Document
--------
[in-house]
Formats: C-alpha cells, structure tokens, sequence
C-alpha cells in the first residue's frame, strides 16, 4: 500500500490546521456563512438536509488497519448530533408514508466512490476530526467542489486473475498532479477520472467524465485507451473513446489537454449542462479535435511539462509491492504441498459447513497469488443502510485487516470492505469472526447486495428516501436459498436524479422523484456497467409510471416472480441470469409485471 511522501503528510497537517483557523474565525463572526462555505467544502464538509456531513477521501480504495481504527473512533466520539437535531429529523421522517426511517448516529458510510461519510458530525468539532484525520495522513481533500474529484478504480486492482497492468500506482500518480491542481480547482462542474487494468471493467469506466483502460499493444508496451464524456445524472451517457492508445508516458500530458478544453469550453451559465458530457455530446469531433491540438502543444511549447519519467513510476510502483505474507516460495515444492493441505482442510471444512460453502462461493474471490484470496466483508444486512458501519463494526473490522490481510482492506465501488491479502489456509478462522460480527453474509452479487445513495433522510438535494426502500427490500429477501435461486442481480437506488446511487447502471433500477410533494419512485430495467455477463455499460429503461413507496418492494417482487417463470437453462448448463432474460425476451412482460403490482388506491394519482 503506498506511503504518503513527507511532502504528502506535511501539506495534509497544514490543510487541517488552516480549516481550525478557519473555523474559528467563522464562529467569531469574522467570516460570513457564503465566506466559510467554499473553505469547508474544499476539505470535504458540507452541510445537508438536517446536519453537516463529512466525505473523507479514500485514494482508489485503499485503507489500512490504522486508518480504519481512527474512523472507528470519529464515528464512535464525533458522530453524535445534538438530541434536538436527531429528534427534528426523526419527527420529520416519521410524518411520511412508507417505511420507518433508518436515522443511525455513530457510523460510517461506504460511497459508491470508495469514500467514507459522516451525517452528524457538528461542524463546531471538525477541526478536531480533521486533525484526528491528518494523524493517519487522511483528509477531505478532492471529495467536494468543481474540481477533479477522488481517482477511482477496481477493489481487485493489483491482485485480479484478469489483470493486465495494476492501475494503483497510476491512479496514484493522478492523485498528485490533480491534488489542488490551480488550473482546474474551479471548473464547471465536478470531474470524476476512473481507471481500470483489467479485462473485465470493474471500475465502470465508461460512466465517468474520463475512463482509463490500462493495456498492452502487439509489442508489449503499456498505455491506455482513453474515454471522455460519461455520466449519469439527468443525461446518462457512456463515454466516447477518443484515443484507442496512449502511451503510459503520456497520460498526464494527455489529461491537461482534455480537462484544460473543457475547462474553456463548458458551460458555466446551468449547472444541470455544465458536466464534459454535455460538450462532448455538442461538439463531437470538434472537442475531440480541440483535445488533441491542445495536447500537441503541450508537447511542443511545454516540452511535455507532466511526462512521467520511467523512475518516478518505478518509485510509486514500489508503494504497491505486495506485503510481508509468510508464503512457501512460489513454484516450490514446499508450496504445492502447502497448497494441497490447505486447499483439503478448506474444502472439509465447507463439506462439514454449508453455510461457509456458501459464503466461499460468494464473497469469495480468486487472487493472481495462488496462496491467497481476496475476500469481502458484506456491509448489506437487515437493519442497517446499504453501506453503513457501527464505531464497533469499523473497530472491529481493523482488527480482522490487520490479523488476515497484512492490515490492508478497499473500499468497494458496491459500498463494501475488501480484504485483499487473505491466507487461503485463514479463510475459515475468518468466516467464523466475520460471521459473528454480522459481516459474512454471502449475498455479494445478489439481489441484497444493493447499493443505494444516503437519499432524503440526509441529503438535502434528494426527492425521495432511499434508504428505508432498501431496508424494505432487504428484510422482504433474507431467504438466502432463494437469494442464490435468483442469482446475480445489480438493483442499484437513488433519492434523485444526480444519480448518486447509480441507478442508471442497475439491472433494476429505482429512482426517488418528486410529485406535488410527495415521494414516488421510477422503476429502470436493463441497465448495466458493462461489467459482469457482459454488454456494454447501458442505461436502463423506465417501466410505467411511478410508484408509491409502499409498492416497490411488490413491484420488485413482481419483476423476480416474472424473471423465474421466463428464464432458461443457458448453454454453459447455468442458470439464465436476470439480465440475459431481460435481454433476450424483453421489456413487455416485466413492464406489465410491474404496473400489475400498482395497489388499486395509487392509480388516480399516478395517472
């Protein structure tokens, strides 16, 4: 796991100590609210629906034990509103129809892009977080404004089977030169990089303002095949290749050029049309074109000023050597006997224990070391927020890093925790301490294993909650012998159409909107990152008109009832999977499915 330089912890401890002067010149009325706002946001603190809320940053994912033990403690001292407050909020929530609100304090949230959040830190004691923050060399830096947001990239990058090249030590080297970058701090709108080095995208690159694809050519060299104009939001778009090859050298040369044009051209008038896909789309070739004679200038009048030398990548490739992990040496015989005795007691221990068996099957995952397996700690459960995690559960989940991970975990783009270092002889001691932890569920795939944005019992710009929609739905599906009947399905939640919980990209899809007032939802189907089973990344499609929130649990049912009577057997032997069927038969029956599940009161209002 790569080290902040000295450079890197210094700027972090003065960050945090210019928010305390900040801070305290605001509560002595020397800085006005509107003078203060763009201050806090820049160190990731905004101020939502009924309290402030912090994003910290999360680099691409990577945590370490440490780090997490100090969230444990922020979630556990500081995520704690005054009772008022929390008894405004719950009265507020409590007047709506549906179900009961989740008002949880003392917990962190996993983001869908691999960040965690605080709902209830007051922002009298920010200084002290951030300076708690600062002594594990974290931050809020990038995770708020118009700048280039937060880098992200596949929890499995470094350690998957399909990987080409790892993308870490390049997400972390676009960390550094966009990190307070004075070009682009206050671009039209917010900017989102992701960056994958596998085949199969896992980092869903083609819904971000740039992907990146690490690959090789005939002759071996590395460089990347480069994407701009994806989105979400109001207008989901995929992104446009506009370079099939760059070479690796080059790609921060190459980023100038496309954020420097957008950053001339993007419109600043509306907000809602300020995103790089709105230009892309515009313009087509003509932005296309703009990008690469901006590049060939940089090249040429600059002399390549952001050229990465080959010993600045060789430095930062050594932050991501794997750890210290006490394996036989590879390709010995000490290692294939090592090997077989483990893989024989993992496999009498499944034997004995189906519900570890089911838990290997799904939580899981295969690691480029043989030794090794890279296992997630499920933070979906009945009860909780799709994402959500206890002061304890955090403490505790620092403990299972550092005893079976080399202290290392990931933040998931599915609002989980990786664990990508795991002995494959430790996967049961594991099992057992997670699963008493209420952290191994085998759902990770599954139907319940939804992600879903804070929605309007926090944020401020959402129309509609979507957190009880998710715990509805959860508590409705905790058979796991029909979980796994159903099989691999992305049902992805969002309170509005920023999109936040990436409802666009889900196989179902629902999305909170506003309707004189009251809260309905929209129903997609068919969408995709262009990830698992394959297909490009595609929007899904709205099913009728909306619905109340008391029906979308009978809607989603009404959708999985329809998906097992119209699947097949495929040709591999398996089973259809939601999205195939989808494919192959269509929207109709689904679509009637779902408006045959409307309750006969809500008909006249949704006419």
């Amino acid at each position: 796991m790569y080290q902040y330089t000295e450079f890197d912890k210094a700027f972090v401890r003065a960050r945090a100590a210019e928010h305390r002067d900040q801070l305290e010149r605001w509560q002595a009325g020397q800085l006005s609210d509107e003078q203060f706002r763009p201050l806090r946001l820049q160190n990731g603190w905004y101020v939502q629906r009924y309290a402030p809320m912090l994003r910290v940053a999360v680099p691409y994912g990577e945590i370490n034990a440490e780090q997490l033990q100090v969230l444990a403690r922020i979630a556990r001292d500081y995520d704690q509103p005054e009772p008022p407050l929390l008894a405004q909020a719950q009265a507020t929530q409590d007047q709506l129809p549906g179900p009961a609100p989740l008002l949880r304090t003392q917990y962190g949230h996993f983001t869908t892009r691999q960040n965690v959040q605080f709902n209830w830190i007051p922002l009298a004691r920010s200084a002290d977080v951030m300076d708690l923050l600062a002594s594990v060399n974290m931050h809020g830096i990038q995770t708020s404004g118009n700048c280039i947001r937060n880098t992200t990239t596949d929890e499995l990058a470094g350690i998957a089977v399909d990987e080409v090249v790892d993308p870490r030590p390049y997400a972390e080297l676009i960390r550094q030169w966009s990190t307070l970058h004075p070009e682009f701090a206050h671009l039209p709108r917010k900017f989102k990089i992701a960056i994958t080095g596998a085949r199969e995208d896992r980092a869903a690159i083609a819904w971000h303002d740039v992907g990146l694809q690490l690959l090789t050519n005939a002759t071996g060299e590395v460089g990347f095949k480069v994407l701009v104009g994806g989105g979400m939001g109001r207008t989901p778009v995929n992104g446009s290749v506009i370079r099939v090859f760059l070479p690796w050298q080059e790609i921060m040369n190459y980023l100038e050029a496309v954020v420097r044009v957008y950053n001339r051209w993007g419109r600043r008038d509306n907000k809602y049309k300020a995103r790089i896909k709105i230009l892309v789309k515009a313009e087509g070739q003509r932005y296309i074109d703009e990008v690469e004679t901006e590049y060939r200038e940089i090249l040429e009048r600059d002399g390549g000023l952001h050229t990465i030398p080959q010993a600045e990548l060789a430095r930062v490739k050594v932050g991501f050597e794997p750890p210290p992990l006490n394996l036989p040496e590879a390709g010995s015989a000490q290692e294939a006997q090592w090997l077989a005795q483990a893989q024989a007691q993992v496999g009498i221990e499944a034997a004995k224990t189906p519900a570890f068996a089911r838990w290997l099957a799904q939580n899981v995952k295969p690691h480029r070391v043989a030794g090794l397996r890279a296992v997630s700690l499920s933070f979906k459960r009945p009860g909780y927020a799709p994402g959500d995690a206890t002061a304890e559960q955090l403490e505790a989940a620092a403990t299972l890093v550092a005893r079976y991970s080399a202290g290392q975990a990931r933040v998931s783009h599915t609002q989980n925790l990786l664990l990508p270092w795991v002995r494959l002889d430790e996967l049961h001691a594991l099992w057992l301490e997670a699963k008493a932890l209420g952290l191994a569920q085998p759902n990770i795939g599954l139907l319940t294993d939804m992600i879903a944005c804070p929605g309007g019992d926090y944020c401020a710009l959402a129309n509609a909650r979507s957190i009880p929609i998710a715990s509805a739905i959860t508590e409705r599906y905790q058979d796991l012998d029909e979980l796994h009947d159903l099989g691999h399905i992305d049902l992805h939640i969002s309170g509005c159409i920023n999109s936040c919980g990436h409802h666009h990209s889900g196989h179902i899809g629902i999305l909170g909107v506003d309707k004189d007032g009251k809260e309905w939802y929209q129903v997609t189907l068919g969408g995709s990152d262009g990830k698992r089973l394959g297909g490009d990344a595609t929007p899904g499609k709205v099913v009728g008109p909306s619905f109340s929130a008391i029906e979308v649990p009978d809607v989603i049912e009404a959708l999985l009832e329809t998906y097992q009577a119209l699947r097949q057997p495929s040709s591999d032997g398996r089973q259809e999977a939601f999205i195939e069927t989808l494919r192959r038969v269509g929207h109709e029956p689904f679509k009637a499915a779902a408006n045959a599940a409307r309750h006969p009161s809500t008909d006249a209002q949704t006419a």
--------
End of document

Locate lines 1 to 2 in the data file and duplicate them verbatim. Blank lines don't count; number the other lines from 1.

[in-house]
Formats: C-alpha cells, structure tokens, sequence